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Wednesday, April 17, 2024

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Arts + CultureArtTaravat Talepasand will not be silenced

Taravat Talepasand will not be silenced

She's made it through censorship and the Trump administration—and the Iranian American artist is still telling her truth.

Taravat Talepasand’s first name means the smell when the first spring rain lands on flowers. Fittingly, the artist tries to bring a certain freshness to thinking about what it means to be an Iranian woman in America. Her current show “طراوت | TARAVAT” (which runs through July 23 at Yerba Buena Center for the Arts), weaves together cultural identity, childhood, and the adult quest to make sense of it all.

In the outer areas of the YBCA gallery, 10-year-old Talepasand performs Persian dance, captured in several recordings of public access television shows. A neon sign reads “Women Life Freedom” in Farsi and English.

“This is a very important protest slogan that started late in 2022 and is continuing today,” Talepasand told 48hills. “It’s not just the freedom for women, it’s also for LGBTQ + communities in Iran. It’s really a fight against the regime.”

“Blasphemy IX” (2016). Graphite on paper

Venturing further into the gallery, visitors take in scenes from her quest to process the Iranian-American double identity. On a recent visit to the show, Talepasand stands in front of “Blasphemy IX,” a drawing that drew protest from some Muslim students at Macalester College in Minneapolis. They started a petition to have the work removed, and some of her pieces were temporarily covered with a black curtain.

“These drawings here that were censored at Macalester College have a woman in burqa showing her lingerie underneath,” Talepasand said. “This is actually based on an Iranian writer, Roxana Shirazi, who wrote her memoir, The Last Living Slut, basically exposing her journey and her trauma of sexual assault in Iran in a Muslim household.”

Taravat, who grew up in Portland, Oregon and attended the Rhode Island School of Design and San Francisco Art Institute, says she understands how some of the students in Minnesota got upset. But her intent was to connect, not shock, she says. 

“They have feelings and a right to feel those feelings,” she said. “But I think that if you really dive into the many layers and the narratives and further context about the work, you’ll know that I’m not just making this up willy-nilly—this really is deep research, and me connecting with other women and other stories.”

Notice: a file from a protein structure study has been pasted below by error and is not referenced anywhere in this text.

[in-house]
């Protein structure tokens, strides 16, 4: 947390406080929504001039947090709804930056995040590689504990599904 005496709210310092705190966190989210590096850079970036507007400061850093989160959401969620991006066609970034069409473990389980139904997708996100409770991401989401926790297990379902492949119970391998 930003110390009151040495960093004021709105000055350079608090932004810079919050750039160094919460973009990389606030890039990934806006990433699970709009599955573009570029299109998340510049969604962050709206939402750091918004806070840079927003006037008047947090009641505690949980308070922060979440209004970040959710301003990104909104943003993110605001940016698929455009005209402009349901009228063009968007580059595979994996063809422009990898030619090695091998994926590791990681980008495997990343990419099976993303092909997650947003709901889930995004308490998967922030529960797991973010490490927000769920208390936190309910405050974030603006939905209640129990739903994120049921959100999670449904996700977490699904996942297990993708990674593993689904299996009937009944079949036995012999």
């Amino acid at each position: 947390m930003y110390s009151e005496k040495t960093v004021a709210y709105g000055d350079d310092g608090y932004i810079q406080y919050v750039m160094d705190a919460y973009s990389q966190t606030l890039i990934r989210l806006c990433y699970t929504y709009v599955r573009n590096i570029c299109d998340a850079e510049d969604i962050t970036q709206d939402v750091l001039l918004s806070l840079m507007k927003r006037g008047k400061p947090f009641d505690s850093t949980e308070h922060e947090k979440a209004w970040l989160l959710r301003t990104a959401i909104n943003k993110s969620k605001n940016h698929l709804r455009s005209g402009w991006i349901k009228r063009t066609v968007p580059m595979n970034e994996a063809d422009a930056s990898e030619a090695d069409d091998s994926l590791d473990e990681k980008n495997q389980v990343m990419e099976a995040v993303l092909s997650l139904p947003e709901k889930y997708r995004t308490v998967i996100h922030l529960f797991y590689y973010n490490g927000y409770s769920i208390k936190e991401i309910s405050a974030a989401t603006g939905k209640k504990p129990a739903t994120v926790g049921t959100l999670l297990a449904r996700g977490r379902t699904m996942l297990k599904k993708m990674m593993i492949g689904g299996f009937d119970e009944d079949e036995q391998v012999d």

She's made it through censorship and the Trump administration—and is still telling her truch.
Detail of “Trump Runner,” (2018). Cotton tapestry, made in Iran

Another piece, “Trump Runner,” shows a rug covered with Trump’s face with a single tear. A jean jacket entitled “Iran Iran Iran Iran” hangs above the rug, its back covered with multiple prints of the word “Iran” and pop culture iconography of Kim Kardashian’s crying face, a candy heart that says “send nudes.”

Talepasand laughed while saying you can’t miss the rug when you walk into the gallery, with its “Cheeto orange man who is crying.” She referred to the denim jacket above it as a kind of armor, a way of showing who you are as an Iranian.

“It really is about the complexities of church and state, and also, this hyphenated life,” she said. “Whether it is first generation, second generation, whatever it may be, you feel you have this generational connection to another part of the world—but you’re living in America.”

The images of Trump and the patches on the jacket come from the Kim Kardashian app Kimoji, Taravat said.

“There was this crackdown called Project Spider where they were arresting women in Iran that they felt looked like Kim Kardashian,” Talepasand says. “They actually thought that Kim Kardashian was creating some kind of coup to infiltrate women in Iran, and this was absolutely absurd, as absurd as these Kimojis.”

“Iran Iran Iran Iran,” (2017). Pigment, metal, rope, denim, handmade patches, assorted pins, iPhone 7 Plus

A painting of a teddy bear and a Ken doll is titled “Mohammed and Jesus.” Both the objects were hers when she was little, Talepasand says, and a 2007 incident in Sudan with a British teacher inspired the painting. The teacher gave a teddy bear to a child in her class who was in the hospital. When she asked the class what to name the bear, the students said Mohammed.

“Afterwards, the parents at the school were just livid about the fact that she had allowed the teddy bear to be named Mohammed,” the artist said. “She was arrested, she had lashings, and she was sent back to the UK. That story really stuck with me.”

Located at the crux of art traditions, Taravat says she uses both Eastern and Western methods in her work. For example egg tempera, which is used in both Persian miniatures and European painting. With her work, she wants to create connection.  

“It’s not that I am this rebellious woman in America, trying to make work that makes people feel angry or frustrated or appalled,” she said. “I want people to feel something and if you feel something, that’s a win.”

طراوت | TARAVAT runs through July 23. Yerba Buena Center for the Arts, SF. More information here.

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